Don’t let the sweetness of their voices fool you, the sextet of Catholic schoolgirls here are as fearsome as any characters you’ll find elsewhere on the Fringe. Travelling down to Edinburgh from their home in Oban to attend a choral contest on behalf of their school Our Lady of Perpetual Succour (they call it “the Virgin Megastore”), their long-awaited mission in the capital involves getting drunk, visiting Schuh and hopefully getting off with some guy or other.
Marking the return of the Royal Court’s artistic director Vicky Featherstone to the National Theatre of Scotland alongside Billy Elliot writer Lee Hall, this is an adaptation of Alan Warner’s 1998 novel The Sopranos, its slightly cumbersome retitling presumably to ward off the obvious confusion with gangsters from New Jersey. As that team suggests, it’s at once a clever, nuanced play and a great fun night out for all the family. Or those who can handle copious amounts of swearing, anyway.
The girls swear – god, do they swear – and discuss bodily functions while they knock back period drinks which will encourage a wince in a certain generation, like flaming sambucas and bottles of Hooch; it’s pleasing to note that a prop supplier in Scotland can still rustle up half a dozen bottles of the latter. The scrapes they get into are fittingly ridiculous, like going back to a flat with a man who handstand naked towards them and his freshly-divorced mate, who sadly shows them videos of his ex-wife.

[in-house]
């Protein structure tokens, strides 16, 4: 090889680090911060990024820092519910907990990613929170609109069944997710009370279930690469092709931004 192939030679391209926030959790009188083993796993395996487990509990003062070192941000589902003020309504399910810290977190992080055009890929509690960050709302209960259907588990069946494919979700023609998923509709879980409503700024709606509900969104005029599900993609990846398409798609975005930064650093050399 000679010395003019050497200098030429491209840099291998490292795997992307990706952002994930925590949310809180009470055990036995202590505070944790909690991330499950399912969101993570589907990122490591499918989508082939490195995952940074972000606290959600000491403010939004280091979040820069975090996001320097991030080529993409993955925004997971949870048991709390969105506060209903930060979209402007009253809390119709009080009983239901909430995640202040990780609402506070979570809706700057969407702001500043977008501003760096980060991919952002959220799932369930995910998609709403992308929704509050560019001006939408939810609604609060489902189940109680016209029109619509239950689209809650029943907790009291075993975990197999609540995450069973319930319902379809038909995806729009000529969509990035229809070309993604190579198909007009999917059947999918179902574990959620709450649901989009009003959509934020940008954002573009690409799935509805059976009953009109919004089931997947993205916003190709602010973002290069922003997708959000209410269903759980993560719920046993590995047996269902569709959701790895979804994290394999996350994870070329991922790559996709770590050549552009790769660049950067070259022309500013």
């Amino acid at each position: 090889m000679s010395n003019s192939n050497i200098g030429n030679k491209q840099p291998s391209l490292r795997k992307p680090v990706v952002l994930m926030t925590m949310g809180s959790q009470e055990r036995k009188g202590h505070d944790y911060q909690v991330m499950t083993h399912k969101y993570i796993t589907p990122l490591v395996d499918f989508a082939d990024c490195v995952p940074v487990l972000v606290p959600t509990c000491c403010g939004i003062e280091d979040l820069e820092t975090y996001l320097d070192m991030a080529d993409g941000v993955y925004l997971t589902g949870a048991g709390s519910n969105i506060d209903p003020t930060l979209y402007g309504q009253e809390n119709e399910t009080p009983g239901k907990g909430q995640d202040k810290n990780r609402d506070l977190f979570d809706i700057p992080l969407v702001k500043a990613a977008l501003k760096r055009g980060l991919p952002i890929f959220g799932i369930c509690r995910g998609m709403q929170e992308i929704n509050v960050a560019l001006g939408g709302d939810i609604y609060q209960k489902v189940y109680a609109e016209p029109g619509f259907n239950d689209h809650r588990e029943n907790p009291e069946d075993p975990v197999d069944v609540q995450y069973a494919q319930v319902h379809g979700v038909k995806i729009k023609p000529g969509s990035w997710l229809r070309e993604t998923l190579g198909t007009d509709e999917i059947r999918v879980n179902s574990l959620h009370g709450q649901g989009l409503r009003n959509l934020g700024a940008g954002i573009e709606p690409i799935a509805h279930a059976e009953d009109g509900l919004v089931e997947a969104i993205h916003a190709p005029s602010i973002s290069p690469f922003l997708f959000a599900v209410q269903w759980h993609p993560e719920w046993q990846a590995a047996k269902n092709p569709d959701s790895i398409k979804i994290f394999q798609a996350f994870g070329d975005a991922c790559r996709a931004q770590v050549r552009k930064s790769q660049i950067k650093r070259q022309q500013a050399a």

Amidst it all Once arranger Martin Lowe’s musical choices are sublime, amplifying a heart that’s already there in abundance in the material. The bright opening of Mendelssohn’s ‘Lift Thine Eyes’ is played straight, a striking demonstration of how well-chosen and complementary these six singing voices are, while later on the music of Jeff Lynne’s ELO winds its way through the soul of the piece in the same way it did Paul Thomas Anderson’s Boogie Nights the year before The Sopranos was released. Backed by an all-female trio, the ensemble version of ‘Shine a Little Love’ in a deserted nightclub is an air-punching moment.
Coarse, honest, and steeped in the primary colour emotions of the late teenage years, this play is important precisely because it’s all of these things, and because none of these young women need to explain or apologise for their gender, their sexuality, their class or their accent. It deserves to play to halls packed with families and hen nights for years to come.
Until 30 August. Following the Edinburgh run, the production tours Scotland and goes to Live Theatre, Newcastle. Further information at www.nationaltheatrescotland.comReuse content